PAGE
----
OPEC and Russia’s pledge to boost oil production will not be enough to offset supply disruptions from Iran and Venezuela amid strong oil demand, according to a monthly Reuters poll of analysts and economists who raised, yet again, their oil price forecasts for 2018.
According to the Reuters poll of 35 analysts and economists on Friday, the experts expect Brent Crude to average $72.58 per barrel this year, which is 90 cents higher than the $71.68 projection from last month’s poll, and compares with the average Brent Crude price of $71.15 so far this year.
In the May survey, analysts had boosted their Brent forecast by $4 a barrel compared to their April projections, expecting supply disruptions in Iran and Venezuela to more than outweigh the anticipated increase in OPEC and allies’ oil production.
In this month’s survey, analysts also raised their forecast for WTI Crude, and they now see the U.S. oil benchmark averaging $66.79 per barrel this year, up from $66.47 expected last month.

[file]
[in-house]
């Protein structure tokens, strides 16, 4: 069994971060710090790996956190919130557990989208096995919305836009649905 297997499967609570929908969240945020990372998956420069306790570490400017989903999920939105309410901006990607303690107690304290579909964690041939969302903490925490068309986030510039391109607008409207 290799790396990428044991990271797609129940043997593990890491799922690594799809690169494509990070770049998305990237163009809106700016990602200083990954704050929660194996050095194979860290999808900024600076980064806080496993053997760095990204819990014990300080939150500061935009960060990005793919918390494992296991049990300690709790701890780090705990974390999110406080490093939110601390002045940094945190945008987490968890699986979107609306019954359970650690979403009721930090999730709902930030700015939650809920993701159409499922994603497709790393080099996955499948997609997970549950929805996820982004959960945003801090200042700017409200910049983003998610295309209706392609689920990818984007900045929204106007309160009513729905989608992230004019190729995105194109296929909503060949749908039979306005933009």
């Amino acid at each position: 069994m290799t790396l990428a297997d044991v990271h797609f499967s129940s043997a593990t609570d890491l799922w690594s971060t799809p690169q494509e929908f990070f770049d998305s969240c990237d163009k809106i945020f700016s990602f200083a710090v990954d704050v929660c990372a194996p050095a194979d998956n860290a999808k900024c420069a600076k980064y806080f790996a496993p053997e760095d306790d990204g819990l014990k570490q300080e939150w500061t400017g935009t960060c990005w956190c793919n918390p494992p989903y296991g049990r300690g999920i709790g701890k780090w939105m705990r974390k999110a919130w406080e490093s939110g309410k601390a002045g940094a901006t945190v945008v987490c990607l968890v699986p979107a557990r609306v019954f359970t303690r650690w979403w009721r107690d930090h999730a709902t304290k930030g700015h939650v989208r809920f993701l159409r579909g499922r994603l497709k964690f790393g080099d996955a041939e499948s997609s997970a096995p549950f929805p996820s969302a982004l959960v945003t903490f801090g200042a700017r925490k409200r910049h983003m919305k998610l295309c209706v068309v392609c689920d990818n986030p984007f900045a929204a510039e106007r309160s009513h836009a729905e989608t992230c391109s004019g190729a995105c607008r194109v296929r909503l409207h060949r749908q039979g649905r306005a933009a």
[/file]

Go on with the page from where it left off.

At 08:40 a.m. EDT on Friday, WTI Crude was up 0.03 percent at $73.47, while Brent Crude was trading up 1.07 percent at $78.44. Related: BP To Buy UK’s Largest EV Charging Company
Despite the fact that OPEC and Russia are promising to add up to 1 million barrels of oil per day to the market—with most analysts expecting the actual rise to be around 700,000 bpd—oil prices have been supported this week by the U.S. push to have Iranian oil exports reduced “to zero”, as well as outages in Libya and in Canada’s oil sands.
“Supply deficit in the oil market is here to stay,” Frank Schallenberger, head of commodity research at LBBW, told Reuters for the poll, adding that he expected OPEC to boost production by around 600,000-800,000 bpd by the end of this year. This, however, will not be enough to offset declining supply amid rising global demand, according to Schallenberger.
By Tsvetana Paraskova for Oilprice.com
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